CHEYENNE — Chief Warrant Officer 4 Brandon Erdmann was at Forward Operating Base Bostick in northern Afghanistan when his medevac crew got the call.
A squad of Army infantry was pinned down in the steep Watapur Valley by several dozen well-armed enemy fighters. At least two soldiers were injured.
On that July day in 2009, Erdmann, a Laramie resident, piloted his Black Hawk helicopter to the firing zone six times, shuttling wounded soldiers and supplies back and forth under constant, heavy fire.
When the team’s medic had to be left behind during the fifth return to base and radioed in that he would walk back with the rest of the infantry squad, Erdmann and his fellow crew members decided to go back anyway to pick him up.
For their efforts, Erdmann and the two other Black Hawk crew members, Staff Sgt. Thomas Gifford and Chief Warrant Officer 2 Scott St. Aubin, were awarded the Distinguished Flying Cross with Valor last week in a ceremony in California.
Staff Sgt. Emmett Spraktes, the medic who repeatedly lowered himself from the helicopter to the infantry squad, was awarded the Silver Star.
Erdmann, a 39-year-old Wyoming National Guard member, was humble about receiving America’s oldest military aviation award.
“I appreciate the recognition, but I still don’t think this is anything that any of the other crews wouldn’t have done,” he said.
Though Erdmann has also served in Iraq and Bosnia — “and all kinds of wonderful places,” he said, chuckling — he’d never come under more intense fire than on that sweltering July day. But any fear he had soon turned to anger, then determination.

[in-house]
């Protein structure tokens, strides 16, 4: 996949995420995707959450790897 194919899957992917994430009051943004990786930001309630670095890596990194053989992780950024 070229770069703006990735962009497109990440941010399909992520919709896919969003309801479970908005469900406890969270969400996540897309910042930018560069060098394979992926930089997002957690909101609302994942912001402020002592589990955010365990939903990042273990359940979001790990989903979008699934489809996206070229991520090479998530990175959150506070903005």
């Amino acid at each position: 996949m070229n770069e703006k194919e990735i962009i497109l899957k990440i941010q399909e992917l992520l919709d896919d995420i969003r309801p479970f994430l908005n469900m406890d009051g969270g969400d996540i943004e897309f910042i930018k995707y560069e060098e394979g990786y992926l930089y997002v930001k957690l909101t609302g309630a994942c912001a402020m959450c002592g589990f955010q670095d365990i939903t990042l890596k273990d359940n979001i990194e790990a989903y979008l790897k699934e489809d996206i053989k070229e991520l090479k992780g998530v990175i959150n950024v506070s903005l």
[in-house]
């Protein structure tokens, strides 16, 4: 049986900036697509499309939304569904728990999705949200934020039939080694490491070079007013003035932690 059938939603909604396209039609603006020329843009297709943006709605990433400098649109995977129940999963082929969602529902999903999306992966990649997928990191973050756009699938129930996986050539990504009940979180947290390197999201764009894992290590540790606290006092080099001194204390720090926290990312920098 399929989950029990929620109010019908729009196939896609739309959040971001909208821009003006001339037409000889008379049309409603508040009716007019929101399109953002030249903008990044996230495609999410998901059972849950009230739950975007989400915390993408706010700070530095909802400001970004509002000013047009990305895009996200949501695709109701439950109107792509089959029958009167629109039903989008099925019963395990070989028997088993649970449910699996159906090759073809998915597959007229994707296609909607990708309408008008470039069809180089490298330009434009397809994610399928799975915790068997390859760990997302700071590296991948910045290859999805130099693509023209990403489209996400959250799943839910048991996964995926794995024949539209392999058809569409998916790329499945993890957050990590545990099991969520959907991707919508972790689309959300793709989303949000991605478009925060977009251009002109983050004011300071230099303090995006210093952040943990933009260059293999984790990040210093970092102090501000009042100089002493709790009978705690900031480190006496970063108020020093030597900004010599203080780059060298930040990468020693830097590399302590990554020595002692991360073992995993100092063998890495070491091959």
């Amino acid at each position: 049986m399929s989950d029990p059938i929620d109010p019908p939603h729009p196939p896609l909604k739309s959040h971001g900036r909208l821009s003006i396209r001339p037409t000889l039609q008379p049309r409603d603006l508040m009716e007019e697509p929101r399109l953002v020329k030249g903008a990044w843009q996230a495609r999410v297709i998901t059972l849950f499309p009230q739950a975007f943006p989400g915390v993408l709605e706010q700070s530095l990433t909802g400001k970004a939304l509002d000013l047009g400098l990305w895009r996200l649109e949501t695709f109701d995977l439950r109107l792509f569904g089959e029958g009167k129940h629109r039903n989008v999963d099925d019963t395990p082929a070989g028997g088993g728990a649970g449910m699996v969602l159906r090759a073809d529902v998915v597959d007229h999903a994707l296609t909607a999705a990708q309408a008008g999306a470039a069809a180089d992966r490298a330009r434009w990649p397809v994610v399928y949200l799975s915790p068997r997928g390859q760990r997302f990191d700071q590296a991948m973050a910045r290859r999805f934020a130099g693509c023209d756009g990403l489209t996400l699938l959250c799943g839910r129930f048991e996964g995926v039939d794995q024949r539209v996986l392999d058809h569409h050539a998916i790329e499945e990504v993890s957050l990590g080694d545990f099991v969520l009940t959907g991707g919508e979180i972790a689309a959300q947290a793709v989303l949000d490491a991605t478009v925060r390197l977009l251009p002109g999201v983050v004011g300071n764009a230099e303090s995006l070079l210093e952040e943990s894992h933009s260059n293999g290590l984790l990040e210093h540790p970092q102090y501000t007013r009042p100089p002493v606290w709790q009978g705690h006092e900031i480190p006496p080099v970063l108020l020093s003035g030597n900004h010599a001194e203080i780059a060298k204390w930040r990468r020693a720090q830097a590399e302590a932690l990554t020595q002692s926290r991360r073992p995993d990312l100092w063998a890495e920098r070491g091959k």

“The initial fear goes away fairly quickly,” he said. “I think more than anything, I was in a way, almost angry and perturbed that I was being shot at, these infantry guys were being shot at — which kind of perhaps galvanized my resolve to complete this mission.”
Growing up in Cheyenne, Erdmann said, he always wanted to fly. And at 17, he got his chance, joining the Wyoming National Guard.
Given the Wyoming Guard’s limited size, the only job available that would get Erdmann in a pilot’s seat was as part of a medical evacuation team. But Erdmann said that suits him just fine.
“Honestly, I don’t think I’d want to do anything else in Army aviation,” he said. You derive a certain overwhelming sense of satisfaction from doing the medevac job. I think it’s the humanitarian aspect of it. I enjoy helping people.”
For now, Erdmann’s back in Wyoming working as a standardization instructor pilot at the National Guard’s aviation support facility in Cheyenne.
Married with three children, he’s preparing for another redeployment back to Afghanistan in January.
“It’s pretty much just another deployment,” he said.
Contact capital bureau reporter Jeremy Pelzer at (307) 632-1244 or email@example.com